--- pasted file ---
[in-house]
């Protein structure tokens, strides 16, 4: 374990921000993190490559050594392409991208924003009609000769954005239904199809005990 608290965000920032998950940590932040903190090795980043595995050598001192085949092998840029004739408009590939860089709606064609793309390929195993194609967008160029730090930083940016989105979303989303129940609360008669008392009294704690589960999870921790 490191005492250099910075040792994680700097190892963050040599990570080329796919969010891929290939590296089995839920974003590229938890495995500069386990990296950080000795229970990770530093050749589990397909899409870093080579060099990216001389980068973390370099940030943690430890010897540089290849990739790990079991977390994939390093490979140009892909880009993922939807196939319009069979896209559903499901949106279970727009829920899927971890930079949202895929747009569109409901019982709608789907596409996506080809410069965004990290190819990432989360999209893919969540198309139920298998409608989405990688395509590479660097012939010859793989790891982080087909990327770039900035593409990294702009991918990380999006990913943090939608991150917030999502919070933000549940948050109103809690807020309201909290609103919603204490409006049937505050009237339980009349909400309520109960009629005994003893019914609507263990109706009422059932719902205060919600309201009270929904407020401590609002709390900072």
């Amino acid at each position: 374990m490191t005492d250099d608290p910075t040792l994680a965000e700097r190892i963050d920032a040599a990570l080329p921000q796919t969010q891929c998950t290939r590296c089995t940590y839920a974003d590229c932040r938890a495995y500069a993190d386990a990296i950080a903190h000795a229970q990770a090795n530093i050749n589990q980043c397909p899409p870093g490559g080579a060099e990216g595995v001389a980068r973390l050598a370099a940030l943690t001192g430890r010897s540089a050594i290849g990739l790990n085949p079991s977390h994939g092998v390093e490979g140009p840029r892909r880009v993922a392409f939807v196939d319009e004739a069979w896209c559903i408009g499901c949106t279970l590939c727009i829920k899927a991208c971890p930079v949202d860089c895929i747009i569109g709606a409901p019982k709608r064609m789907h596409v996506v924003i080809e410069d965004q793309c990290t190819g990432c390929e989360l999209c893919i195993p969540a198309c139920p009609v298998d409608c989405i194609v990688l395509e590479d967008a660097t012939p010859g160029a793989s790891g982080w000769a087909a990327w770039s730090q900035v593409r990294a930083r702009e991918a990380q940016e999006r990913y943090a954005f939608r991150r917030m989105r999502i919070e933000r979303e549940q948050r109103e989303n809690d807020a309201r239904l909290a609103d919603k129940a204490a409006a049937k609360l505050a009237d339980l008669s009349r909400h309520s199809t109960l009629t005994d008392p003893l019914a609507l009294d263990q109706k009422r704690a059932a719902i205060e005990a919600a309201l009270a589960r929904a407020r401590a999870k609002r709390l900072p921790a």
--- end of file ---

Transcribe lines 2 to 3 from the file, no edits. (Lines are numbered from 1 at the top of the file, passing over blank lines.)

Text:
């Protein structure tokens, strides 16, 4: 374990921000993190490559050594392409991208924003009609000769954005239904199809005990 608290965000920032998950940590932040903190090795980043595995050598001192085949092998840029004739408009590939860089709606064609793309390929195993194609967008160029730090930083940016989105979303989303129940609360008669008392009294704690589960999870921790 490191005492250099910075040792994680700097190892963050040599990570080329796919969010891929290939590296089995839920974003590229938890495995500069386990990296950080000795229970990770530093050749589990397909899409870093080579060099990216001389980068973390370099940030943690430890010897540089290849990739790990079991977390994939390093490979140009892909880009993922939807196939319009069979896209559903499901949106279970727009829920899927971890930079949202895929747009569109409901019982709608789907596409996506080809410069965004990290190819990432989360999209893919969540198309139920298998409608989405990688395509590479660097012939010859793989790891982080087909990327770039900035593409990294702009991918990380999006990913943090939608991150917030999502919070933000549940948050109103809690807020309201909290609103919603204490409006049937505050009237339980009349909400309520109960009629005994003893019914609507263990109706009422059932719902205060919600309201009270929904407020401590609002709390900072």
């Amino acid at each position: 374990m490191t005492d250099d608290p910075t040792l994680a965000e700097r190892i963050d920032a040599a990570l080329p921000q796919t969010q891929c998950t290939r590296c089995t940590y839920a974003d590229c932040r938890a495995y500069a993190d386990a990296i950080a903190h000795a229970q990770a090795n530093i050749n589990q980043c397909p899409p870093g490559g080579a060099e990216g595995v001389a980068r973390l050598a370099a940030l943690t001192g430890r010897s540089a050594i290849g990739l790990n085949p079991s977390h994939g092998v390093e490979g140009p840029r892909r880009v993922a392409f939807v196939d319009e004739a069979w896209c559903i408009g499901c949106t279970l590939c727009i829920k899927a991208c971890p930079v949202d860089c895929i747009i569109g709606a409901p019982k709608r064609m789907h596409v996506v924003i080809e410069d965004q793309c990290t190819g990432c390929e989360l999209c893919i195993p969540a198309c139920p009609v298998d409608c989405i194609v990688l395509e590479d967008a660097t012939p010859g160029a793989s790891g982080w000769a087909a990327w770039s730090q900035v593409r990294a930083r702009e991918a990380q940016e999006r990913y943090a954005f939608r991150r917030m989105r999502i919070e933000r979303e549940q948050r109103e989303n809690d807020a309201r239904l909290a609103d919603k129940a204490a409006a049937k609360l505050a009237d339980l008669s009349r909400h309520s199809t109960l009629t005994d008392p003893l019914a609507l009294d263990q109706k009422r704690a059932a719902i205060e005990a919600a309201l009270a589960r929904a407020r401590a999870k609002r709390l900072p921790a």